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action · goals · honesty

If Wishes Were Horses…

8.21.18.jpgIn some reading or other, I learned about the difference between Wishes, Dreams, and Goals.  As I remember it:

  • Wishes are desires you aren’t willing to work toward.
  • Dreams are desires you aren’t sure how to work toward.
  • Goals are desires you’ve made a plan to work toward.

Writing the other day that I wish I had a lifted seat (ham-hocks!!!) made me reflect that it’s actually a Dream of mine, not a Wish.  I am willing to work toward it, I’m just not entirely sure how to attain it.

Which makes me reflect further that, in truth, I do know how to attain it… I’m just not willing to work for it, so it is a Wish after all.  Ha!

So, where the rubber meets the road is where I have to be honest about my true willingness to achieve what I want.  Surrrre, a hot ass would be AWESOME!  Buuut, did you know what nearly all the literature and friend advice says?: Do squats.  Ugh.  How boring.  And so, it goes from Dream (doing research) back into Wish (Meh, too hard).

Where it hasn’t gone — and here’s where I’m beginning to suspect the magic is — is into Goals.  Into becoming true and actionable, with action steps, and deadlines, and dates Goals.

Okay okay, so maybe a lifted seat doesn’t get your relatable meter running, but maybe “Earn my small plane pilot’s license” or “Record the score for my musical lyrics” or “Earn a Second Bachelor’s Degree in Physics.”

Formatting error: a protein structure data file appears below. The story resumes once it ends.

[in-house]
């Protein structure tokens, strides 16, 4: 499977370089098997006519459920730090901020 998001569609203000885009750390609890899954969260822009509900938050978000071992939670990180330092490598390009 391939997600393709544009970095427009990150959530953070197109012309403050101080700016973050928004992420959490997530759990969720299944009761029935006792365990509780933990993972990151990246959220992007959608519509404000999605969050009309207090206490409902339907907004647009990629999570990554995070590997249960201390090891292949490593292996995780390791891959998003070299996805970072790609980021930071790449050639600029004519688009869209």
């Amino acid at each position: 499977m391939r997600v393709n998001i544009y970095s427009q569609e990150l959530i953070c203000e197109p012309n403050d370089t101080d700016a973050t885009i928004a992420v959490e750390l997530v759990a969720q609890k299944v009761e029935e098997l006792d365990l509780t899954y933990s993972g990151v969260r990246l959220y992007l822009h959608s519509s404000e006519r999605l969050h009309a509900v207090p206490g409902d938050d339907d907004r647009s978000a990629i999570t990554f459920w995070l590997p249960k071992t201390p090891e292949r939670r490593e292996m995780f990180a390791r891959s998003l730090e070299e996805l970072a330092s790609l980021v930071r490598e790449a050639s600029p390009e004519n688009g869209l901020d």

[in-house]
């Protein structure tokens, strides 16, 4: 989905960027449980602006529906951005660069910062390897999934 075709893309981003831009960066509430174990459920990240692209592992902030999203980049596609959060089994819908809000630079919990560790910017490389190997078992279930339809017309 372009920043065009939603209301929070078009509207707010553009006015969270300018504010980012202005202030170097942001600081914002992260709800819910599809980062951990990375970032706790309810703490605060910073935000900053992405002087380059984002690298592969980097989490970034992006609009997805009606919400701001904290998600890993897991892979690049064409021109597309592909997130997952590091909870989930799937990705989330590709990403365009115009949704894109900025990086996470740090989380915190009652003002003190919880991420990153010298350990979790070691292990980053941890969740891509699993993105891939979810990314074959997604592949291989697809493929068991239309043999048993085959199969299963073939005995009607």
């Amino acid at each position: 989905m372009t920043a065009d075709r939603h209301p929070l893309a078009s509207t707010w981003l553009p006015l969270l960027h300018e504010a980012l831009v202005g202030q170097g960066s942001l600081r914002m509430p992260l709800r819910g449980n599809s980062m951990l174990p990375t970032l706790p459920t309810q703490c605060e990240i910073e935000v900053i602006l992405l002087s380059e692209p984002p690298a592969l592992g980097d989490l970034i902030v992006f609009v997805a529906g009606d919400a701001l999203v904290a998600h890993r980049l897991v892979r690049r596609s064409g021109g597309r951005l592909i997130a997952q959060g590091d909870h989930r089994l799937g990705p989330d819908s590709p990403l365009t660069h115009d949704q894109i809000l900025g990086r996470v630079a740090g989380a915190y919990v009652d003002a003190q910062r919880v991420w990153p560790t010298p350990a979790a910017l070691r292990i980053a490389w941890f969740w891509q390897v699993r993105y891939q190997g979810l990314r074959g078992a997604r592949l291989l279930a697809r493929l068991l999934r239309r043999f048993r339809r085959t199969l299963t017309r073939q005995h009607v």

Whatever floats your boat.

Goals are on my mind today because my Weekly Goals Group call is this afternoon and our question for this week is, “What are your Goals?”  Eek.  It’s a little more specific than that (what are the major areas of your life and what are your goals in each for the next 1, 5, 10, 20 years), but when we read aloud the question of the week last time, all of us ladies on the line laughed out loud, absolute hilarity ensured for over a minute.

As if the idea of nailing the whirling dervish of our wishes and dreams down onto the page was as ridiculous as hunting unicorns and pixies.

Oh, how we laughed, too, sheepish and blushing, because this is the spot we avoid. Don’t make me look!  Like a sore tooth, we just chew on the other side; we make due not using our all, we pretend that this is a normal state of being.  And we laugh at the idiocy of the suggestion to face the aching tooth.

Goals necessitate that a person must be specific about what they desire, and then nail it to a calendar, or routine, or practice.  A goal is not a fairy; a goal is one unavoidable action at a time.  A goal is a partnership that holds you accountable so you can’t kick your desires down the pages of a calendar.

A goal is so real and, therefore, so vulnerable.  (Hence the hilarity giggles.)

A goal being a real thing means it’s subject to struggle and injury.  But it is also capable of growth.

Wishes and Dreams do not grow.  They are the things of childhood fancy.

A Goal is a Grown-Up tool—and a dance partner—and it begs and invites you to dance with it, every f*ing day.  Ugh.